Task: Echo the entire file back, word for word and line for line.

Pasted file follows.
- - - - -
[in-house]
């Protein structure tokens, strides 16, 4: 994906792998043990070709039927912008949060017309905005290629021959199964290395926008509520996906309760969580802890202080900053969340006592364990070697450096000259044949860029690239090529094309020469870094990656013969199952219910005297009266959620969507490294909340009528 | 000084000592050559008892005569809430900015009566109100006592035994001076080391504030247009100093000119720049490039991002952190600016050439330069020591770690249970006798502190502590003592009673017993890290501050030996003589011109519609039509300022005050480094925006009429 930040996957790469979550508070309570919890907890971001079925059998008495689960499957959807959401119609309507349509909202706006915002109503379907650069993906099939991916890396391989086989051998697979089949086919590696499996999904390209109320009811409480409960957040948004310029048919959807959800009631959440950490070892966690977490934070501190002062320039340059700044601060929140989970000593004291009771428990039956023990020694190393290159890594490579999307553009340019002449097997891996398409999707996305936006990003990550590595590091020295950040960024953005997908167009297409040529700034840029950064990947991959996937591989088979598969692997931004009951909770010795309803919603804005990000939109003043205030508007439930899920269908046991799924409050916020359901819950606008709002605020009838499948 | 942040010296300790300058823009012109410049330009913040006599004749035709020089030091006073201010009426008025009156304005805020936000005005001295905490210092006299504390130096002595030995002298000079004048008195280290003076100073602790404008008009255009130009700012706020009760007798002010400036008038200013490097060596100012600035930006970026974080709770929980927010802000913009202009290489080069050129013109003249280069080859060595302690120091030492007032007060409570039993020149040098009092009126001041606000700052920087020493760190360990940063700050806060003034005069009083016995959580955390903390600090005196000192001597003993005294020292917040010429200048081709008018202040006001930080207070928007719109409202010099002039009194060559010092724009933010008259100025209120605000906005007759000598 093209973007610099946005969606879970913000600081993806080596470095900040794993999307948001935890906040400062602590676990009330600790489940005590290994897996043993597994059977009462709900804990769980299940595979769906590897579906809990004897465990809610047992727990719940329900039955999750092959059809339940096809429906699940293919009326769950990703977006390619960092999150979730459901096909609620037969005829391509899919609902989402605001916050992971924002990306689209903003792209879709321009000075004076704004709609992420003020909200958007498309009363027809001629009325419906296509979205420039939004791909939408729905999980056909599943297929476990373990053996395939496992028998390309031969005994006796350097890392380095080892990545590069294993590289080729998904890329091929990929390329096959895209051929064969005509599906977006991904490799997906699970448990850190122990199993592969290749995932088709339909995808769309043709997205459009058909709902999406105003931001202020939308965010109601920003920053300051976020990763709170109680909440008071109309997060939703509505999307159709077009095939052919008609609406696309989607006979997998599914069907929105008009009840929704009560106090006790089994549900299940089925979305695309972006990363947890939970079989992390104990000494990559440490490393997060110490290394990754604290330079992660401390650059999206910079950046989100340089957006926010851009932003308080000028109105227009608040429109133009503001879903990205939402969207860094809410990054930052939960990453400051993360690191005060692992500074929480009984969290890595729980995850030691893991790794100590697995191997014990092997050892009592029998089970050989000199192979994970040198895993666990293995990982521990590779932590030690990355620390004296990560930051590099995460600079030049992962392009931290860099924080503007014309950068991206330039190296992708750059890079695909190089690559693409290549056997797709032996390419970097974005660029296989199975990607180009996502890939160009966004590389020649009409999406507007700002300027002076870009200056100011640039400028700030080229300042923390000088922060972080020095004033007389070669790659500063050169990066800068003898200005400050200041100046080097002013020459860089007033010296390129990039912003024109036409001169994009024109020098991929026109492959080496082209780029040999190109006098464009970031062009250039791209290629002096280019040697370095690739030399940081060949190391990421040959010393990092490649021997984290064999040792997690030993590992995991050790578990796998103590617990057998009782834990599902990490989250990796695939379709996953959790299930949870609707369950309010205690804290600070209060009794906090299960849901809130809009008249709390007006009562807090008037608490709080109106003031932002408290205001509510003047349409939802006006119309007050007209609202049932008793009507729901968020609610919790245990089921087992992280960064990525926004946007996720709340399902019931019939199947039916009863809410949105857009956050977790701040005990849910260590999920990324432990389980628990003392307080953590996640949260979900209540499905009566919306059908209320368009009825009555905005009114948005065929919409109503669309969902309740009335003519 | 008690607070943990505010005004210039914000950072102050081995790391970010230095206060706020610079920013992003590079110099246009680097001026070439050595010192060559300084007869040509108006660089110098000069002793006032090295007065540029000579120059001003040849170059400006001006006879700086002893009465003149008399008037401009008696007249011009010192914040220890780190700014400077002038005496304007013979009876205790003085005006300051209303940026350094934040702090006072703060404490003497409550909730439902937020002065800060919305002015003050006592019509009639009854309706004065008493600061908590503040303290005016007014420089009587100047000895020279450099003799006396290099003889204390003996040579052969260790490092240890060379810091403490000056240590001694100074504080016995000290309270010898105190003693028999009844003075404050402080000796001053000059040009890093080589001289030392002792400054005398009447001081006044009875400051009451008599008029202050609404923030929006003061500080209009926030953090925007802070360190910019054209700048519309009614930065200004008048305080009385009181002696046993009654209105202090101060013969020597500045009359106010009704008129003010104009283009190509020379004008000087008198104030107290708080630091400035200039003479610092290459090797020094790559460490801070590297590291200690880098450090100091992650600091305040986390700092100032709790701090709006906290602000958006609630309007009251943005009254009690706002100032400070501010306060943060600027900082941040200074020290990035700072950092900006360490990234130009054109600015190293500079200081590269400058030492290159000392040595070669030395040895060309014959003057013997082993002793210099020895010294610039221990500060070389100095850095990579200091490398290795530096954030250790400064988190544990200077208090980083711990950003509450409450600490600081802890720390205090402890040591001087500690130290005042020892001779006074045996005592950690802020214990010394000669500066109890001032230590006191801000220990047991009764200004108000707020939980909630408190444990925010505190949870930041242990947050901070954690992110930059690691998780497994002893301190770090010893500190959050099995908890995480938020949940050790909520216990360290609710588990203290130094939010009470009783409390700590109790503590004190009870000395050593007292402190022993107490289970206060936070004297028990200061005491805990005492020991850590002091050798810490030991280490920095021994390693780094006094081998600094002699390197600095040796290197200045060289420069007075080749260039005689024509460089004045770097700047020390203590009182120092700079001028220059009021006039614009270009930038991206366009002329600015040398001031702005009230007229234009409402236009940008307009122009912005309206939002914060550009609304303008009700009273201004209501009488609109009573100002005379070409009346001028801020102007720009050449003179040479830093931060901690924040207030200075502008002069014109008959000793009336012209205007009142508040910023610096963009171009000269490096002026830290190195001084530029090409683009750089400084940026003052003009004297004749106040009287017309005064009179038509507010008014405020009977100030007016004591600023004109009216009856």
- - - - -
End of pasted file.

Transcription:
[in-house]
């Protein structure tokens, strides 16, 4: 994906792998043990070709039927912008949060017309905005290629021959199964290395926008509520996906309760969580802890202080900053969340006592364990070697450096000259044949860029690239090529094309020469870094990656013969199952219910005297009266959620969507490294909340009528 | 000084000592050559008892005569809430900015009566109100006592035994001076080391504030247009100093000119720049490039991002952190600016050439330069020591770690249970006798502190502590003592009673017993890290501050030996003589011109519609039509300022005050480094925006009429 930040996957790469979550508070309570919890907890971001079925059998008495689960499957959807959401119609309507349509909202706006915002109503379907650069993906099939991916890396391989086989051998697979089949086919590696499996999904390209109320009811409480409960957040948004310029048919959807959800009631959440950490070892966690977490934070501190002062320039340059700044601060929140989970000593004291009771428990039956023990020694190393290159890594490579999307553009340019002449097997891996398409999707996305936006990003990550590595590091020295950040960024953005997908167009297409040529700034840029950064990947991959996937591989088979598969692997931004009951909770010795309803919603804005990000939109003043205030508007439930899920269908046991799924409050916020359901819950606008709002605020009838499948 | 942040010296300790300058823009012109410049330009913040006599004749035709020089030091006073201010009426008025009156304005805020936000005005001295905490210092006299504390130096002595030995002298000079004048008195280290003076100073602790404008008009255009130009700012706020009760007798002010400036008038200013490097060596100012600035930006970026974080709770929980927010802000913009202009290489080069050129013109003249280069080859060595302690120091030492007032007060409570039993020149040098009092009126001041606000700052920087020493760190360990940063700050806060003034005069009083016995959580955390903390600090005196000192001597003993005294020292917040010429200048081709008018202040006001930080207070928007719109409202010099002039009194060559010092724009933010008259100025209120605000906005007759000598 093209973007610099946005969606879970913000600081993806080596470095900040794993999307948001935890906040400062602590676990009330600790489940005590290994897996043993597994059977009462709900804990769980299940595979769906590897579906809990004897465990809610047992727990719940329900039955999750092959059809339940096809429906699940293919009326769950990703977006390619960092999150979730459901096909609620037969005829391509899919609902989402605001916050992971924002990306689209903003792209879709321009000075004076704004709609992420003020909200958007498309009363027809001629009325419906296509979205420039939004791909939408729905999980056909599943297929476990373990053996395939496992028998390309031969005994006796350097890392380095080892990545590069294993590289080729998904890329091929990929390329096959895209051929064969005509599906977006991904490799997906699970448990850190122990199993592969290749995932088709339909995808769309043709997205459009058909709902999406105003931001202020939308965010109601920003920053300051976020990763709170109680909440008071109309997060939703509505999307159709077009095939052919008609609406696309989607006979997998599914069907929105008009009840929704009560106090006790089994549900299940089925979305695309972006990363947890939970079989992390104990000494990559440490490393997060110490290394990754604290330079992660401390650059999206910079950046989100340089957006926010851009932003308080000028109105227009608040429109133009503001879903990205939402969207860094809410990054930052939960990453400051993360690191005060692992500074929480009984969290890595729980995850030691893991790794100590697995191997014990092997050892009592029998089970050989000199192979994970040198895993666990293995990982521990590779932590030690990355620390004296990560930051590099995460600079030049992962392009931290860099924080503007014309950068991206330039190296992708750059890079695909190089690559693409290549056997797709032996390419970097974005660029296989199975990607180009996502890939160009966004590389020649009409999406507007700002300027002076870009200056100011640039400028700030080229300042923390000088922060972080020095004033007389070669790659500063050169990066800068003898200005400050200041100046080097002013020459860089007033010296390129990039912003024109036409001169994009024109020098991929026109492959080496082209780029040999190109006098464009970031062009250039791209290629002096280019040697370095690739030399940081060949190391990421040959010393990092490649021997984290064999040792997690030993590992995991050790578990796998103590617990057998009782834990599902990490989250990796695939379709996953959790299930949870609707369950309010205690804290600070209060009794906090299960849901809130809009008249709390007006009562807090008037608490709080109106003031932002408290205001509510003047349409939802006006119309007050007209609202049932008793009507729901968020609610919790245990089921087992992280960064990525926004946007996720709340399902019931019939199947039916009863809410949105857009956050977790701040005990849910260590999920990324432990389980628990003392307080953590996640949260979900209540499905009566919306059908209320368009009825009555905005009114948005065929919409109503669309969902309740009335003519 | 008690607070943990505010005004210039914000950072102050081995790391970010230095206060706020610079920013992003590079110099246009680097001026070439050595010192060559300084007869040509108006660089110098000069002793006032090295007065540029000579120059001003040849170059400006001006006879700086002893009465003149008399008037401009008696007249011009010192914040220890780190700014400077002038005496304007013979009876205790003085005006300051209303940026350094934040702090006072703060404490003497409550909730439902937020002065800060919305002015003050006592019509009639009854309706004065008493600061908590503040303290005016007014420089009587100047000895020279450099003799006396290099003889204390003996040579052969260790490092240890060379810091403490000056240590001694100074504080016995000290309270010898105190003693028999009844003075404050402080000796001053000059040009890093080589001289030392002792400054005398009447001081006044009875400051009451008599008029202050609404923030929006003061500080209009926030953090925007802070360190910019054209700048519309009614930065200004008048305080009385009181002696046993009654209105202090101060013969020597500045009359106010009704008129003010104009283009190509020379004008000087008198104030107290708080630091400035200039003479610092290459090797020094790559460490801070590297590291200690880098450090100091992650600091305040986390700092100032709790701090709006906290602000958006609630309007009251943005009254009690706002100032400070501010306060943060600027900082941040200074020290990035700072950092900006360490990234130009054109600015190293500079200081590269400058030492290159000392040595070669030395040895060309014959003057013997082993002793210099020895010294610039221990500060070389100095850095990579200091490398290795530096954030250790400064988190544990200077208090980083711990950003509450409450600490600081802890720390205090402890040591001087500690130290005042020892001779006074045996005592950690802020214990010394000669500066109890001032230590006191801000220990047991009764200004108000707020939980909630408190444990925010505190949870930041242990947050901070954690992110930059690691998780497994002893301190770090010893500190959050099995908890995480938020949940050790909520216990360290609710588990203290130094939010009470009783409390700590109790503590004190009870000395050593007292402190022993107490289970206060936070004297028990200061005491805990005492020991850590002091050798810490030991280490920095021994390693780094006094081998600094002699390197600095040796290197200045060289420069007075080749260039005689024509460089004045770097700047020390203590009182120092700079001028220059009021006039614009270009930038991206366009002329600015040398001031702005009230007229234009409402236009940008307009122009912005309206939002914060550009609304303008009700009273201004209501009488609109009573100002005379070409009346001028801020102007720009050449003179040479830093931060901690924040207030200075502008002069014109008959000793009336012209205007009142508040910023610096963009171009000269490096002026830290190195001084530029090409683009750089400084940026003052003009004297004749106040009287017309005064009179038509507010008014405020009977100030007016004591600023004109009216009856």